Today's poem is "O, Grief"
from Grief & Other Animals

Accents Publishing

Patty Paine is the author of The Sounding Machine (Accents Publishing), Feral (Imaginary Friend Press), Elegy & Collapse (Finishing Line Press), and co-editor of Gathering the Tide: An Anthology of Contemporary Arabian Gulf Poetry (Garnet Publishing & Ithaca Press) and The Donkey Lady and Other Tales from the Arabian Gulf (Berkshire). Her poems, reviews, and interviews have appeared in Blackbird, The Louisville Review, Gulf Stream, The Journal and other publications. She is the founding editor of Diode Poetry Journal, and Diode Editions, and is an assistant professor of English at Virginia Commonwealth University Qatar where she teaches writing and literature, and is interim director of Liberal Arts & Sciences.

Other poems by Patty Paine in Verse Daily:
April 15, 2012:   "Dog" "It's said dogs don't think..."

Books by Patty Paine:

Other poems on the web by Patty Paine:
Three poems
Two poems
Three poems
Three poems

Patty Paine's Website.

Patty Paine on Twitter.

About Grief & Other Animals:

"Patty Paine's superb new collection arises from the nearly unbearable—a mother's death, but most especially the senseless death of a husband. And, as the crucial elegiac poets know, grieving never truly arrives in "stages," and never ends in "closure." It is a process infinitely more intricate and nuanced than the platitudes suggest, and it ends, at best, in only a fraught and vexed consolation, what one of her poems calls, "a sorrow deeper than solace." Yet even a vexed consolation can be a form of quiet triumph, and these poems—spare, heartbroken, and always utterly precise—arrive repeatedly at such a triumph. Patty Paine has written a book of bravery and consummate artistry."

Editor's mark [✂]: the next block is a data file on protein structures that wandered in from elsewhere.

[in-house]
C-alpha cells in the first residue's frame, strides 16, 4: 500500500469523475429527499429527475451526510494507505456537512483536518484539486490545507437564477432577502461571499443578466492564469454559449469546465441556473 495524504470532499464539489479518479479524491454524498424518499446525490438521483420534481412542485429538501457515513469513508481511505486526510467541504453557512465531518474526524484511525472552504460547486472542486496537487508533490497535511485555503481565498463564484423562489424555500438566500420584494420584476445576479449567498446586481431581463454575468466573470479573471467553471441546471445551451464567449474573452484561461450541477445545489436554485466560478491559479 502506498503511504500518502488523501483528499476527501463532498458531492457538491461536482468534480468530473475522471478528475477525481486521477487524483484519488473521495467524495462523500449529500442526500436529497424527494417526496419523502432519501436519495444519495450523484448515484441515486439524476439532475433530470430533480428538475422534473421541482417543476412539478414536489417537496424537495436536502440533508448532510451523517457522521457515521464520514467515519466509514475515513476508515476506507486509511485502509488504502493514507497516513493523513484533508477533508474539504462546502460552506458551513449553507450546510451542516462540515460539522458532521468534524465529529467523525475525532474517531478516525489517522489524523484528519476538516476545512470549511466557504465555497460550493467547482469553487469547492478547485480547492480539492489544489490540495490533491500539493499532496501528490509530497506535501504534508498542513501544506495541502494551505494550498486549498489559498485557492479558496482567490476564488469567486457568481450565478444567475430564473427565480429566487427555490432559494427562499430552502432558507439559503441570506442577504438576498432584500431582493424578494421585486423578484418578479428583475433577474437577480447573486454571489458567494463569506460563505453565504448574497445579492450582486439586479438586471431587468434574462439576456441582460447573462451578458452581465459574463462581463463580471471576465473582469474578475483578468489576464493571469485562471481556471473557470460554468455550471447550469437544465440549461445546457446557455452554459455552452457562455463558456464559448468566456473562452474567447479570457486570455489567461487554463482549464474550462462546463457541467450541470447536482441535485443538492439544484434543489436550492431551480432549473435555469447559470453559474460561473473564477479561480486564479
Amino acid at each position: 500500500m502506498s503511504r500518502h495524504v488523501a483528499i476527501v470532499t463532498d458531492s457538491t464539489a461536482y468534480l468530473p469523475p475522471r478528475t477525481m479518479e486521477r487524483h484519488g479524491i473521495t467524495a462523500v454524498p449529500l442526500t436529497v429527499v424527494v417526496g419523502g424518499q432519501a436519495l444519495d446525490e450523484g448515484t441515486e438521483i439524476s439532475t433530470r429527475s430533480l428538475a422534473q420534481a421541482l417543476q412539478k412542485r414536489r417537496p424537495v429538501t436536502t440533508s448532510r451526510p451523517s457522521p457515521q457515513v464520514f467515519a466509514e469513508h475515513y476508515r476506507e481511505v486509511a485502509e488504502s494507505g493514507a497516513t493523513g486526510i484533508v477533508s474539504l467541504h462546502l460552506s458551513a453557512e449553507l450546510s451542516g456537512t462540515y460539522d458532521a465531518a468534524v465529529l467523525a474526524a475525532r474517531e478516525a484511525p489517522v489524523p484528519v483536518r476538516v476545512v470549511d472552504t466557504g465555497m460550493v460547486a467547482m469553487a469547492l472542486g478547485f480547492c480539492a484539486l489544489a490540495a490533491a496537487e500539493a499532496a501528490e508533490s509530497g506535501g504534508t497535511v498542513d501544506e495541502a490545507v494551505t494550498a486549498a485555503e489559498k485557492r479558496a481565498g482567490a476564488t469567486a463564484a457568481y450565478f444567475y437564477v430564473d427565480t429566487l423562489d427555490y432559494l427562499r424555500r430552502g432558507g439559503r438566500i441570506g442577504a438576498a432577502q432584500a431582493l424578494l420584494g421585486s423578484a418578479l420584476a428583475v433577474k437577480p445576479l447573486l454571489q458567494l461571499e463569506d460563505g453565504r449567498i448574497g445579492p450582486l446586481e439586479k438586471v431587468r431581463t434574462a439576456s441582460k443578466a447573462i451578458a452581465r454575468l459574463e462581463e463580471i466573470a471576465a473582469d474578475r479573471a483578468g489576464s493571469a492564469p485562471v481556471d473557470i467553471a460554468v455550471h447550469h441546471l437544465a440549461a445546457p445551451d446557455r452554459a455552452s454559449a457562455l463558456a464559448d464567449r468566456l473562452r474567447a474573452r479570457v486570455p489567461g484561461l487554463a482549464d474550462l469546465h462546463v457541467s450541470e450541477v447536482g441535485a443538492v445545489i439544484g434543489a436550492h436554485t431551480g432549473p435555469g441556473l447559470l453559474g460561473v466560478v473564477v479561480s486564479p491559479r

—David Wojahn

"Elegy, in making grief a living thing, brings the dead back to life. But elegy is also how we ask ourselves to accept, a touching of the wound to accustom ourselves to pain. This stunning book both resurrects and more truly buries, and does what the best poetry does—shows me the world of another, and in doing so, brings me closer to my own. I feel bitten by these haunted poems."
—Bob Hicok

"Grief and Other Animals reminds us of the great but elusive presence that stays with us after great loss, like a shadow without a subject. Paine takes on the ineffable through metaphor, action through repetition, and life through catalogs. From North Carolina to Doha, Qatar, these lyrics chronicle dates and their respective weights. She insists we "have to believe that language is a body / that won't die." These poems then offer us a body in which to live, an hourglass container that Paine skillfully turns over and over so it never runs out."
—Emilia Phillips

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